LGBT representation in film and TV is often reductive, one-dimensional, half-assed or, at its worst, offensive and dangerous. And that’s if it’s present at all, which isn’t often.
Things have gotten better in the last couple of decades, but theres still a long way to go, and GLAAD’s 2016 Studio Responsibility Index is further proof.
An annual report that surveys the high and low points of Hollywood in the last year, the SRI looks at releases from both major studios and smaller studio imprints to paint a better picture of the landscape of LGBT representation in film. This year’s report, examining films from 2015, is not very good — which should come as no surprise. Let’s take a look at what went right, what went wrong — and what we honestly never want to talk about ever again.
Lionsgate was the most inclusive studio: 33% of its films including LGBT characters. There were a few standout films that included LGBT characters in a positive and productive way. Among the standouts were the highly celebrated films Carol, Freeheld and The Danish Girl, along with Dope and Grandma.
Predictably, most of the films with positive portrayals of LGBT characters didn’t come out of the major studios, but from smaller imprints or independent distributors. As such, their theatrical releases weren’t especially wide.
Though the number of representative films in 2015 wasn’t great — only 17.5% of films included LGBT characters overall — a number of films did solid work in adding complex, layered and meaningful characters to the cultural consciousness. The awards these films received and were nominated for serves as proof that these stories need and deserve larger audiences.
GLAAD has something called the Vito Russo test, named for the organization’s co-founder and author of The Celluloid Closet. Similar to the Bechdel Test, the Vito Russo test examines the presence and treatment of LGBT characters in film. The parameters for passing the Vito Russo test are: 1) the film must have a character who’s identifiably LGBT 2) the character must be defined by something outside of their sexuality or gender identity and 3) the character must be important to the plot, not a throwaway character included for the sake of jokes.
Of the 22 major studio releases that included an LGBT characters (out of 126 films), only 8 passed the test.
There were seven major studios included in the report, and of those seven, four were given “Adequate” ratings (Sony Columbia Pictures, Universal Pictures, Lionsgate Entertainment and 20th Century Fox) while the other three (Warner Brothers, Walt Disney Studios and Paramount Pictures) received “Failing grades, since the latter two releasing exactly zero films with LGBT characters in 2015.
In major studio films that did include LGBT characters (47 characters total), 77% of those films included gay men. Only 23% films included a lesbian character, 9% included a bisexual character and a measly 5% included a transgender character. Of the 47 LGBT characters in mainstream releases, 77% were male and 23% were female.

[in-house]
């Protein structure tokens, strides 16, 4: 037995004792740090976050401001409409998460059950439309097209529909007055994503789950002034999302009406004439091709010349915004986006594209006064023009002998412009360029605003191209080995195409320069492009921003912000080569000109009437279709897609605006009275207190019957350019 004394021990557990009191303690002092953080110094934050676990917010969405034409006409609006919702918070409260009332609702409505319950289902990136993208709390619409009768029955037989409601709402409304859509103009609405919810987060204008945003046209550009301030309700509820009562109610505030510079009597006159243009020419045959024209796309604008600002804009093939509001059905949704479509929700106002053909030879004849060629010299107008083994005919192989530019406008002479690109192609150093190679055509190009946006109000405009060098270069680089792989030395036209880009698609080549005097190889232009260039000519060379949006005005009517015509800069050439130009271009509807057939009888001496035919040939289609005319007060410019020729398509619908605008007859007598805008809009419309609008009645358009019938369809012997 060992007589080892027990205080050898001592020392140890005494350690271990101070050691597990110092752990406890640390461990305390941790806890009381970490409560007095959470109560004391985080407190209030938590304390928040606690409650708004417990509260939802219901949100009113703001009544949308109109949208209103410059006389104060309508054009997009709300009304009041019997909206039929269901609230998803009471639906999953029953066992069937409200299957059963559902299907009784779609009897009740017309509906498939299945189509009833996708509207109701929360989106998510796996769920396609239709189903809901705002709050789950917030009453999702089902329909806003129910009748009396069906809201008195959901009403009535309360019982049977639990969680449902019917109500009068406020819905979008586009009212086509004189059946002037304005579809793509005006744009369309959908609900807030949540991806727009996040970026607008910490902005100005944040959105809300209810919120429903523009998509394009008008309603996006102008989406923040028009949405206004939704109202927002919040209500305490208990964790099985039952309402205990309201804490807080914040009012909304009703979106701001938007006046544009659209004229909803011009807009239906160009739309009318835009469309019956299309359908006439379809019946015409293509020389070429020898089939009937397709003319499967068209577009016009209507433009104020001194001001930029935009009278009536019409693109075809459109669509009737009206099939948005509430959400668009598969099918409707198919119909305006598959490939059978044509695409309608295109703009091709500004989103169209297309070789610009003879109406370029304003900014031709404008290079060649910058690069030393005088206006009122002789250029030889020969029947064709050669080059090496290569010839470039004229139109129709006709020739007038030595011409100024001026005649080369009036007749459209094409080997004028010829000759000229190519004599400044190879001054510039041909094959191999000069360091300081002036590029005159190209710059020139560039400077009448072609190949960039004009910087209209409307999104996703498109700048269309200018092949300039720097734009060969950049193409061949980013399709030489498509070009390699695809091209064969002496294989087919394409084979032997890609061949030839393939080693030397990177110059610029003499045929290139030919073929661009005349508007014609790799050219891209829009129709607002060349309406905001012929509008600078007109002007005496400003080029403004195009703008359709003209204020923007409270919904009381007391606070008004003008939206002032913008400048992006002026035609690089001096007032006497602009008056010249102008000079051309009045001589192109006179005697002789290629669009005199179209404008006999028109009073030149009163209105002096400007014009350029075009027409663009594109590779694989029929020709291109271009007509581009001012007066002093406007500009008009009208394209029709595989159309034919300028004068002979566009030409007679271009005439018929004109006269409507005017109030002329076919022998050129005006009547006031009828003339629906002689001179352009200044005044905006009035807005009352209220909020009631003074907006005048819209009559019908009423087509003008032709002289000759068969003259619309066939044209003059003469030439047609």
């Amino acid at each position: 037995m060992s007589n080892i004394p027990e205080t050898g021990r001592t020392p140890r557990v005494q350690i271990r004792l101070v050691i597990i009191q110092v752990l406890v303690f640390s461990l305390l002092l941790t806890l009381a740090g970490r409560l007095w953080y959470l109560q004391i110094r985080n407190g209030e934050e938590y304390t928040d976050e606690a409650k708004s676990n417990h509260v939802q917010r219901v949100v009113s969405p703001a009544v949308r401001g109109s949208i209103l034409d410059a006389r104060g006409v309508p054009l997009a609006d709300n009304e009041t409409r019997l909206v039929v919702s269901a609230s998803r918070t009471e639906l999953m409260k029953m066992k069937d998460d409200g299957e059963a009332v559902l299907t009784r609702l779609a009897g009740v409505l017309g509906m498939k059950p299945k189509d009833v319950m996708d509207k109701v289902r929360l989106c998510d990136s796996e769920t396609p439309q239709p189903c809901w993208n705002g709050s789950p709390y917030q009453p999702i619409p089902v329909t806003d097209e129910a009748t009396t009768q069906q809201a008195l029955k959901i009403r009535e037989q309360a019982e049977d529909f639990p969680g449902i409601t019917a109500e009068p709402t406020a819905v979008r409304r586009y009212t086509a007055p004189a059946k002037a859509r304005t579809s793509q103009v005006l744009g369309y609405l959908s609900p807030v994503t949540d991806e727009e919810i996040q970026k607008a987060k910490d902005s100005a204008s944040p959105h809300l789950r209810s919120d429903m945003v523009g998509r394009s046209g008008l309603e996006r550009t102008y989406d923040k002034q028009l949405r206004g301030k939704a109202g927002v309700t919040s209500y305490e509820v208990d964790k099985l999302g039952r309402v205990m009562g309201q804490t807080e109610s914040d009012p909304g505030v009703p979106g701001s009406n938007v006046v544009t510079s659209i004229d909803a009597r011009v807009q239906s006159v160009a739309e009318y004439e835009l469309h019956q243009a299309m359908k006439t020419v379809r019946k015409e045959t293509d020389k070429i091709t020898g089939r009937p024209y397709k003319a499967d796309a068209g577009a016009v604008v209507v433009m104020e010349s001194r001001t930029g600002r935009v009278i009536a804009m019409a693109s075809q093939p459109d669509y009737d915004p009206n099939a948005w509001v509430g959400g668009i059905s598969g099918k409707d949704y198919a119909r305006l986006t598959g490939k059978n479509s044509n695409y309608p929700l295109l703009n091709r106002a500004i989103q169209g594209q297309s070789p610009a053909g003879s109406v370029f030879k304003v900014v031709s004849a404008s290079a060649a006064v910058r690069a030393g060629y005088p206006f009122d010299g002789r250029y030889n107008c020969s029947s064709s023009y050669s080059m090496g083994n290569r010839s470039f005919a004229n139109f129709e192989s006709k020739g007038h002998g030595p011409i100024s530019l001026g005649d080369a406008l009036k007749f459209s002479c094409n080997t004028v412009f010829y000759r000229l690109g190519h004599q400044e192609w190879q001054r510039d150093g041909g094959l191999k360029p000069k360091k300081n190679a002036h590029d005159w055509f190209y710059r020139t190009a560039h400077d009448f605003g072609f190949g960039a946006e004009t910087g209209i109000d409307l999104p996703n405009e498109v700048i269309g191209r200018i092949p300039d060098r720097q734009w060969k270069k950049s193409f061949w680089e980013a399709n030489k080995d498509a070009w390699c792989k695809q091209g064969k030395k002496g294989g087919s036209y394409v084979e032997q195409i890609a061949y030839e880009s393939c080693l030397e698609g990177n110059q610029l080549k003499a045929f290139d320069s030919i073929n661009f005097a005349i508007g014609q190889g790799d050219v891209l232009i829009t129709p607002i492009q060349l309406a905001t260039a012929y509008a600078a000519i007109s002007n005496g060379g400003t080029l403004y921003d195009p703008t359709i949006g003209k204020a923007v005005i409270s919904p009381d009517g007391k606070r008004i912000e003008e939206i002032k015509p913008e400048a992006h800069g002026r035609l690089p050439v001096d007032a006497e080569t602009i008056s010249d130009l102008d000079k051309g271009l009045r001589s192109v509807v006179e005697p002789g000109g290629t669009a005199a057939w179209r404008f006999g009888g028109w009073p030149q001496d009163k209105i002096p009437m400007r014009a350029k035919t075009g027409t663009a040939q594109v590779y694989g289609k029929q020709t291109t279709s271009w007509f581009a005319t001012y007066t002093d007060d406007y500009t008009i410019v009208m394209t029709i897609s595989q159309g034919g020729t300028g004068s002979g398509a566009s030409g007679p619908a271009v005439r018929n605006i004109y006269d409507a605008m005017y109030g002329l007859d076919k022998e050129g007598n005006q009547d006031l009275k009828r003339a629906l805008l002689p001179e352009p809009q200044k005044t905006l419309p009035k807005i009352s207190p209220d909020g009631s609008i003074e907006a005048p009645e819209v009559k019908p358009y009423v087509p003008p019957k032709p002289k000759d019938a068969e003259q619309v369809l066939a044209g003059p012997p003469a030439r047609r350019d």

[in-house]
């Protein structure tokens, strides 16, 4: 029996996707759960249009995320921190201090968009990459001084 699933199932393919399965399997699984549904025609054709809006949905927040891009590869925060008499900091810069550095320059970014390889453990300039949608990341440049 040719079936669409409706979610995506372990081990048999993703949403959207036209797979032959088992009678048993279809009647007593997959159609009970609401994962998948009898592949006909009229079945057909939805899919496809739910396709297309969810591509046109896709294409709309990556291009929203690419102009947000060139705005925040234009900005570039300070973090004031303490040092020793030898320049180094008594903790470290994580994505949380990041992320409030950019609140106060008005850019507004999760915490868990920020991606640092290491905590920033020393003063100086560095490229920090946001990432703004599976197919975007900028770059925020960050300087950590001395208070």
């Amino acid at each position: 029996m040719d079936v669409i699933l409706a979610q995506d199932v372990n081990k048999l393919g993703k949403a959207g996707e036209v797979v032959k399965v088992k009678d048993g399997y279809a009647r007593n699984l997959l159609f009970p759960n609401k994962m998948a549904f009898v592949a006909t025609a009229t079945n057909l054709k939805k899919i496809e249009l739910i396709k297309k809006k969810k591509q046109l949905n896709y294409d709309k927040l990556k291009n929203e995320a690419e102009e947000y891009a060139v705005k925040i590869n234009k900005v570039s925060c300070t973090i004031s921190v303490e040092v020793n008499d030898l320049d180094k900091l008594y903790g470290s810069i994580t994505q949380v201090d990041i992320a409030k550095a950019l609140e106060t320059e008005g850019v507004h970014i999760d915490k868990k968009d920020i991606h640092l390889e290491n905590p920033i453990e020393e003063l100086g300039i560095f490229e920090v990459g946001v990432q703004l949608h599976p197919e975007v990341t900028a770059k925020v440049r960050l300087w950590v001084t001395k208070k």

Racial diversity also took a hit in 2015, with only 25.5% of LGBT characters being people of color, compared to 32.1% the year before. The report reads, “Of the 47 LGBT characters counted, 34 were white (72.3%), 5 were Latino/a (10.6%), 4 were Black/African American (8.5%), and 3 were Asian/Pacific Islander (6.4%). One character was non-human (Fabian in Lionsgate’s Un Gallo con Muchos Huevos).”
It wasn’t just the exclusion of LGBT characters that was a problem in 2015, though — a number of films fell back on tired “gay panic” tropes and used LGBT characters as punchlines. Among the worst offenders were Kevin Hart films Get Hard and The Wedding Ringer.
Even though some films included LGBT characters, it wasn’t always in a positive light. Films like Hot Pursuit and The Duff included only a brief inclusion for the sake of a joke. This sort of “inclusion” sends a harmful message, and while some of these films do technically count in the numbers for inclusive films, that inclusion isn’t always positive and, in many cases, can be quite the opposite.
It’s clear that things need to get better not only in terms of the number of LGBT characters, but in their treatment as well.
“It is not enough for LGBT characters to simply be present; rather, these characters must be crafted thoughtfully and better reflect the full diversity of the LGBT community,” said Ellis. “Leaving LGBT people out of the picture or including them only as a punchline – keeps old prejudices alive and creates an unsafe environment, not only here in America, but around the world where most audiences see these depictions. Hollywood must do better to improve the messages they are sending.”
Though representation has improved over the last few decades, theres a long, long way to go. Heres hoping the 2017 SRI will see some marked improvements.